A New York Court recently granted the state's first contested no-fault divorce. While New York's no-fault divorce law is only one year old, California enacted no-fault divorce over 40 years ago, in 1970.
photo by Keith Lovett
Wife filed for divorce under New York's year old no-fault divorce law on the grounds that her marriage was "irretrievably broken." Wife testified that she has not had marital relations with her Husband for over five years, they slept in separate bedrooms and never ate meals together. Although she is in poor health, she testified that her Husband had not taken her to her doctor's appointments in the last five years or even asked about her health for the past ten years. She further testified that she had "no hope for the marriage ... and that her only wish is for a divorce so that she can have one-half of her marital assets and leave them to her four children before her demise."
Husband contested the divorce because he wanted to remain married saying he "worked hard to acquire everything the parties had" and didn't want to lose it in a divorce.
The Court applied the new no-fault law and granted Wife's request for a divorce stating, "[I]t is this Court's determination that the parties' relationship has so deteriorated irretrievably ...the plaintiff is entitled to a judgment of absolute divorce,"
In California, a no-fault divorce allows for a divorce without requiring either party to present evidence of wrong doing or breach of the marital contract. The idea behind a no-fault divorce was that removing the fault requirement would also remove some of the bad blood from the divorce process, and allow couples who wanted to break up to do so without having to make false allegations to justify the divorce to the court. No longer would couples, or even just one party, who wanted a divorce have to choose between lying under oath in open court or remain married.
Prior to no-fault divorce in California, a divorce could be obtained only through a showing of fault. This requirement meant that one spouse had to plead that the other had committed adultery, abandoned them, was cruel, or some other culpable acts. To get a divorce, parties often lied, colluded and committed fraud upon the court in order to get around the statutory limitations of the fault based requirement. Prior to the enactment of no-fault divorce, many prominent attorneys and judges in California believed that the "legal fictions" used by parties to satisfy the requirements for divorce made oaths meaningless and threatened the integrity of our legal system by encouraging perjury. Without committing perjury, many couple could not obtain a divorce, even if both parties wanted a divorce.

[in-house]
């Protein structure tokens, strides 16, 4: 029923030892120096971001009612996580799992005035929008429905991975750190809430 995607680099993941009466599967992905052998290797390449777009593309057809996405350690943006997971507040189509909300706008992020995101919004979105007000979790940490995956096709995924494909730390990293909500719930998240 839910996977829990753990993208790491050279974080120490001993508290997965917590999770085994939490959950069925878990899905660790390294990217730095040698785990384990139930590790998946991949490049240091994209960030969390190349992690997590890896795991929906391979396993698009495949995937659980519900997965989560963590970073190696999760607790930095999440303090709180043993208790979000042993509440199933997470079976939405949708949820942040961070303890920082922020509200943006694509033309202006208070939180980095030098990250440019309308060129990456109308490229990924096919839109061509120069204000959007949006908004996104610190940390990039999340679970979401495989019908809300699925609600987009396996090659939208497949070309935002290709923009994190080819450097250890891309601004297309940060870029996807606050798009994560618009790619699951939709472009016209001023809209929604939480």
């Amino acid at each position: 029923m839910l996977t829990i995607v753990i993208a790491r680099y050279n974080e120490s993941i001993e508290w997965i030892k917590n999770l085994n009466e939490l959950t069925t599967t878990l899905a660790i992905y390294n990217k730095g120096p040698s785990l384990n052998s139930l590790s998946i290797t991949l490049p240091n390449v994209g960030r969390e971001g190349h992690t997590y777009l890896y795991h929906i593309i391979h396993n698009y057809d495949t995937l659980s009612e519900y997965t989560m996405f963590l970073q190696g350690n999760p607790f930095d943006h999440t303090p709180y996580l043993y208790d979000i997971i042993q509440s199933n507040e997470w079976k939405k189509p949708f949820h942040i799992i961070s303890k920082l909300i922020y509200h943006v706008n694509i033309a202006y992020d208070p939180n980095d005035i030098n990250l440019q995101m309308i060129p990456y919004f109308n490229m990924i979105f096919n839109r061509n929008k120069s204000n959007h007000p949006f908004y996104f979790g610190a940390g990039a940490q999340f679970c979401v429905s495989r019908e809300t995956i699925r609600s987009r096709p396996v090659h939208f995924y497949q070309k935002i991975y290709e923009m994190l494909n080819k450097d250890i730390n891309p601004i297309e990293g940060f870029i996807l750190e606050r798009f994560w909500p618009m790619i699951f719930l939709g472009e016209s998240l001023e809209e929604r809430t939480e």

California's no-fault divorce law provided a straightforward ground for ending a marriage - irreconcilable differences. Not only did California's no-fault divorce laws eliminate the fault requirements to obtain a divorce for spouses seeking a divorce by mutual consent, but also in cases where only one party to a marriage wanted a divorce.
No-fault divorce ushered in other changes to divorce laws. Under no-fault divorce, gender-based responsibilities such as the Husband always being responsible for child support while the Wife was always responsible for custody gave way to gender-neutral responsibilities such as both parties being eligible for custody and responsible for child support.
As an interesting side-note, California's no-fault divorce policy even invalided a Marital Agreement that was intended, after Husband had an affair, to "preserve, protect and assure the longevity and integrity of an amicable and beneficial marital relationship between them." In the Diosdado case, rather than divorcing, the parties agreed to be subjected to a legal obligation of emotional and sexual fidelity to the other. If either party volitionally engaged in certain acts with any person outside of the marital relationship, that party would be in breach of the Marital Agreement, which provided for liquidated damages should the obligation of sexual fidelity be breached. Damages included that the party in breach would be: (1) required to vacate the family residence, (2) solely responsible for all attorney fees and court costs, and (3) pay $50,000 over and above any settlement or support obligations. Of course, Husband had another affair and Wife sued for breach of contract, seeking to enforce the liquidated damages clause of Marital Agreement. However, the Trial Court granted Husband's judgment on pleadings, because the Marital Agreement was contrary to the public policy underlying California's no-fault divorce laws. Wife appealed, but the Court of Appeal affirmed stating, "Here, where the agreement attempts to impose a penalty on one of the parties as a result of that party's 'fault' during the marriage, it is contrary to the public policy underlying the no-fault provisions for dissolution of marriage. [See Family Code §2310, Family Code §2335.] For that reason, the agreement is unenforceable."
Continue reading "California's No Fault Divorce Travels to New York" »